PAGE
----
Wednesday, January 4, 2012

Meyer Lemon Marmalade


This is a first for me and it's a huge leap out of my comfort zone in the kitchen...making marmalade.  I've never made marmalade or any type of jelly/jam/preserves before so this a big deal.  At least for me it is :)

The lemons on my tree are very (very) ripe and I need to use them quickly.  Aren't they gorgeous?  And they are huge!


So I searched online for a marmalade recipe that looked quick and easy and I found this one on Epicurious and thought I'd give it a try.  To be honest, I was astonished (and quite proud actually) at my results :)

I made a double batch of this recipe.  I didn't double it; I made 2 separate batches at the same time.  In reading some of the reviews, many said doubling it will turn the mixture dark and cloudy and doubling it throws off the ratios.  So I just did it twice :)


Meyer Lemon Marmalade
6 Meyer lemons (1 1/2 pounds)
4 cups water
4 cups sugar

Special Equipment
Cheesecloth
Kitchen string
12 (1/2 pint) Mason-type jars, sterilized

Halv lemons crosswise and remove seeds.  Tie seeds in a cheesecloth bag.  Quarter each lemon half and thinly slice.  Combine with bag of seeds and water in a 5-quart heavy pot and let mixture stand, covered at room temperature 24 hours.



Bring lemon mixture to a boil over moderate heat.  Reduce heat and simmer, uncovered, until reduced to 4 cups, about 45 minutes.  Stir in sugar and boil over moderate heat, stirring occasionally and skimming off any foam, until marmalade measures 212F degrees on a candy thermometer, or until a teaspoon of mixture dropped on a cold plate gels, about 30 minutes (or could be longer too).


Ladle hot marmalade into jars, filling to within 1/4 inch of top.  Wipe rims with dampened cloth and seal jars with lids.  It was difficult to take pictures during this process...dealing with boiling hot water, scaldingly hot marmalade, very hot, sterilized jars, yadayadayada...you get the point :)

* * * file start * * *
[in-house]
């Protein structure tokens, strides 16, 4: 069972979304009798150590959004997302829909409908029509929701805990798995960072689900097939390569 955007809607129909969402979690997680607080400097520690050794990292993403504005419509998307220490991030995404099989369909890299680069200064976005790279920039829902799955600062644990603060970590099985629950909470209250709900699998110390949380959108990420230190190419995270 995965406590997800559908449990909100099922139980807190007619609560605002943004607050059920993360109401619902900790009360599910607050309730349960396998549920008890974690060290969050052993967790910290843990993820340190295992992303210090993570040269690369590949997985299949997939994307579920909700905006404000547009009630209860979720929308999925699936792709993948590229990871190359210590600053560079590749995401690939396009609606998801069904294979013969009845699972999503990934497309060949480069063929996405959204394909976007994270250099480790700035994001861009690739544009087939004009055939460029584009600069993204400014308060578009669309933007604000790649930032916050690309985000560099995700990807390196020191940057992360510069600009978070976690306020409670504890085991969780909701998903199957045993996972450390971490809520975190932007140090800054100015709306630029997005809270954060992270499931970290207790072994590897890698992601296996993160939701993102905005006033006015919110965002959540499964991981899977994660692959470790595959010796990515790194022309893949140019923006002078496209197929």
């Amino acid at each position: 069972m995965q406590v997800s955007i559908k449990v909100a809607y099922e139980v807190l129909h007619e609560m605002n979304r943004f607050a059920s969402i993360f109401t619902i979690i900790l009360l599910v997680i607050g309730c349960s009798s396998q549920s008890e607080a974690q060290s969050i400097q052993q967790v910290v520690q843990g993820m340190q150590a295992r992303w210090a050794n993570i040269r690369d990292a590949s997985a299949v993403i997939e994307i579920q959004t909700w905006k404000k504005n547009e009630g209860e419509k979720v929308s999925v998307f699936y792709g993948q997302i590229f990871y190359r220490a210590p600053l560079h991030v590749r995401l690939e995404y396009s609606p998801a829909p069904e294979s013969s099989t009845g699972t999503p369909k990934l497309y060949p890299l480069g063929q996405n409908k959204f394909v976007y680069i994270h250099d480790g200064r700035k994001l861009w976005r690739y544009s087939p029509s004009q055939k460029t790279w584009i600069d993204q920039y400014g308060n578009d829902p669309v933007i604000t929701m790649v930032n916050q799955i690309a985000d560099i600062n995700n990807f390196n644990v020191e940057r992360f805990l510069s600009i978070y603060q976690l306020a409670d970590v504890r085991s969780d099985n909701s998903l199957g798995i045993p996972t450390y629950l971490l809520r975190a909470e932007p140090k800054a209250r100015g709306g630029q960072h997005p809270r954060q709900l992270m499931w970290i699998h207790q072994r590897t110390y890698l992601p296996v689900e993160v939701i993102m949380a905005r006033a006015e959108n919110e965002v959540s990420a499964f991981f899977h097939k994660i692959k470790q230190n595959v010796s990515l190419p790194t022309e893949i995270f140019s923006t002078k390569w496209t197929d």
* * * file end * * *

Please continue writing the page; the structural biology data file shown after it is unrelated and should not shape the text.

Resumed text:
Put jars in a water-bath canner or on a rack set in a deep pot.  Add enough hot water to cover jars by 1 inch and bring to a boil.  Boil jars, covered, for 5 minutes and transfer with tongs to a rack.  Cool completely and make sure the jars seal.  You can tell they've sealed if you hear the lid being "sucked" onto the jar or if you see the tiny seal in the center of the lid concave in.  Look at these little jewels!  They made great Christmas presents this year :)



Let cool completely and store in a cool dark place for up to a year.  Refrigerate after opening.  Some ways to use the marmalade:  stir into plain yogurt or oatmeal; spread on good artisan crackers for a quick snack; slather on toast and top with a sliced banana; drizzle it over the top of a lemon cake or my simple favorite:  slather a bunch on good toasted bread :)



 What other ways can you think of to use this golden treat?

Buon Appetito!


4 comments:

  1. Sounds (and looks) wonderful. We've never made Lemon marmalade, but when Seville oranges (the bitter ones) are in season, we have orange marmalade. It's good with a steamed sponge pudding, so maybe the lemon one would work well that way too?

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  2. Oh my! I love Meyer lemons and can hardly imagine how good this must taste! That cake looks delish too!!

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  3. Looks tasty!!! I've never made jam/jelly, either, but I love lemons and anything lemony. A while back you asked for my recipe for worm compost. I don't have a special recipe. I just fill my Worm Chalet with shredded newspaper and give them lots of coffee grounds, fruit/veggie peels, stale cereals, etc. So I don't think I'm adding anything that gives it its anti-fungal properties or richness. It's something created by the worms themselves, not me. It's super easy and is a great way to make compost year round.

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  4. Thanks for a great recipe. I bought some Meyer lemons for the first time, and I didst like them fresh. So I decided to try your recipe-turned out fantastic!

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